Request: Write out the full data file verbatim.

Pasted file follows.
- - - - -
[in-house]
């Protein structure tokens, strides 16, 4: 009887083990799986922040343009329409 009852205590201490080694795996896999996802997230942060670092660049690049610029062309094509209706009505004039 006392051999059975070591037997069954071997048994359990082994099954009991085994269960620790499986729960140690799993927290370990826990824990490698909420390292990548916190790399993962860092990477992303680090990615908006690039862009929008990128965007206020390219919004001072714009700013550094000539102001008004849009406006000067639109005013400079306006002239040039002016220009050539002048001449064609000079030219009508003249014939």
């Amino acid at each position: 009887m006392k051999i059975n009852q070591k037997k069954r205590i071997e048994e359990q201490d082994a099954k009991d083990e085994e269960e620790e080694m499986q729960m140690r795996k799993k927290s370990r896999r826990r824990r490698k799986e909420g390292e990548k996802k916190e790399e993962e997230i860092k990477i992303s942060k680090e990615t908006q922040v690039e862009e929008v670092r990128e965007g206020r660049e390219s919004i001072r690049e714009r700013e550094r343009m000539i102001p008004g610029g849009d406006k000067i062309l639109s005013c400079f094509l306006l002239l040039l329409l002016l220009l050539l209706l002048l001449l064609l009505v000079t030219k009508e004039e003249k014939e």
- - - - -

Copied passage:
[in-house]
């Protein structure tokens, strides 16, 4: 009887083990799986922040343009329409 009852205590201490080694795996896999996802997230942060670092660049690049610029062309094509209706009505004039 006392051999059975070591037997069954071997048994359990082994099954009991085994269960620790499986729960140690799993927290370990826990824990490698909420390292990548916190790399993962860092990477992303680090990615908006690039862009929008990128965007206020390219919004001072714009700013550094000539102001008004849009406006000067639109005013400079306006002239040039002016220009050539002048001449064609000079030219009508003249014939």
């Amino acid at each position: 009887m006392k051999i059975n009852q070591k037997k069954r205590i071997e048994e359990q201490d082994a099954k009991d083990e085994e269960e620790e080694m499986q729960m140690r795996k799993k927290s370990r896999r826990r824990r490698k799986e909420g390292e990548k996802k916190e790399e993962e997230i860092k990477i992303s942060k680090e990615t908006q922040v690039e862009e929008v670092r990128e965007g206020r660049e390219s919004i001072r690049e714009r700013e550094r343009m000539i102001p008004g610029g849009d406006k000067i062309l639109s005013c400079f094509l306006l002239l040039l329409l002016l220009l050539l209706l002048l001449l064609l009505v000079t030219k009508e004039e003249k014939e």